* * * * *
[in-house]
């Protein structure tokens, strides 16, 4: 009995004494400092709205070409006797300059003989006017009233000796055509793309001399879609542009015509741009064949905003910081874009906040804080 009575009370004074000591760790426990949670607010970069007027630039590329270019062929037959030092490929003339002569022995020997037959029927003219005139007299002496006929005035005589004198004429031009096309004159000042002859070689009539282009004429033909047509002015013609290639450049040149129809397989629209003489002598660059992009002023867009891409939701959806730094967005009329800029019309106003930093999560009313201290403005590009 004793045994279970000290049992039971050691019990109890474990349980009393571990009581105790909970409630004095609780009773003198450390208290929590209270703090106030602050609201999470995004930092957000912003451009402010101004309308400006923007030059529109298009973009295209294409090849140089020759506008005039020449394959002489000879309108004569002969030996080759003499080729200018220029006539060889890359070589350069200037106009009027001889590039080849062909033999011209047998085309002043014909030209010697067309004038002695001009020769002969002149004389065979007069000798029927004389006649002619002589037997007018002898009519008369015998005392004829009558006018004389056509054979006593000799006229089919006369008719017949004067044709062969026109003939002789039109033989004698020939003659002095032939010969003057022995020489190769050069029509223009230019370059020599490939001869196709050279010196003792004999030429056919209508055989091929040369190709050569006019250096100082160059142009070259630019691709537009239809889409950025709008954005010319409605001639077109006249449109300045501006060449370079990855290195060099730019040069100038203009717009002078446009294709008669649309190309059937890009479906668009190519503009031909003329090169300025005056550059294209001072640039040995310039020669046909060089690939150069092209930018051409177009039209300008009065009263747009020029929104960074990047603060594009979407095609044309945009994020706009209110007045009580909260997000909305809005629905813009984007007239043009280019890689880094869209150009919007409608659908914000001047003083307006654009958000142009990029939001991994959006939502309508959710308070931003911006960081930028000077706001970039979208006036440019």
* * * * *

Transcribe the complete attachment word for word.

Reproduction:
[in-house]
């Protein structure tokens, strides 16, 4: 009995004494400092709205070409006797300059003989006017009233000796055509793309001399879609542009015509741009064949905003910081874009906040804080 009575009370004074000591760790426990949670607010970069007027630039590329270019062929037959030092490929003339002569022995020997037959029927003219005139007299002496006929005035005589004198004429031009096309004159000042002859070689009539282009004429033909047509002015013609290639450049040149129809397989629209003489002598660059992009002023867009891409939701959806730094967005009329800029019309106003930093999560009313201290403005590009 004793045994279970000290049992039971050691019990109890474990349980009393571990009581105790909970409630004095609780009773003198450390208290929590209270703090106030602050609201999470995004930092957000912003451009402010101004309308400006923007030059529109298009973009295209294409090849140089020759506008005039020449394959002489000879309108004569002969030996080759003499080729200018220029006539060889890359070589350069200037106009009027001889590039080849062909033999011209047998085309002043014909030209010697067309004038002695001009020769002969002149004389065979007069000798029927004389006649002619002589037997007018002898009519008369015998005392004829009558006018004389056509054979006593000799006229089919006369008719017949004067044709062969026109003939002789039109033989004698020939003659002095032939010969003057022995020489190769050069029509223009230019370059020599490939001869196709050279010196003792004999030429056919209508055989091929040369190709050569006019250096100082160059142009070259630019691709537009239809889409950025709008954005010319409605001639077109006249449109300045501006060449370079990855290195060099730019040069100038203009717009002078446009294709008669649309190309059937890009479906668009190519503009031909003329090169300025005056550059294209001072640039040995310039020669046909060089690939150069092209930018051409177009039209300008009065009263747009020029929104960074990047603060594009979407095609044309945009994020706009209110007045009580909260997000909305809005629905813009984007007239043009280019890689880094869209150009919007409608659908914000001047003083307006654009958000142009990029939001991994959006939502309508959710308070931003911006960081930028000077706001970039979208006036440019």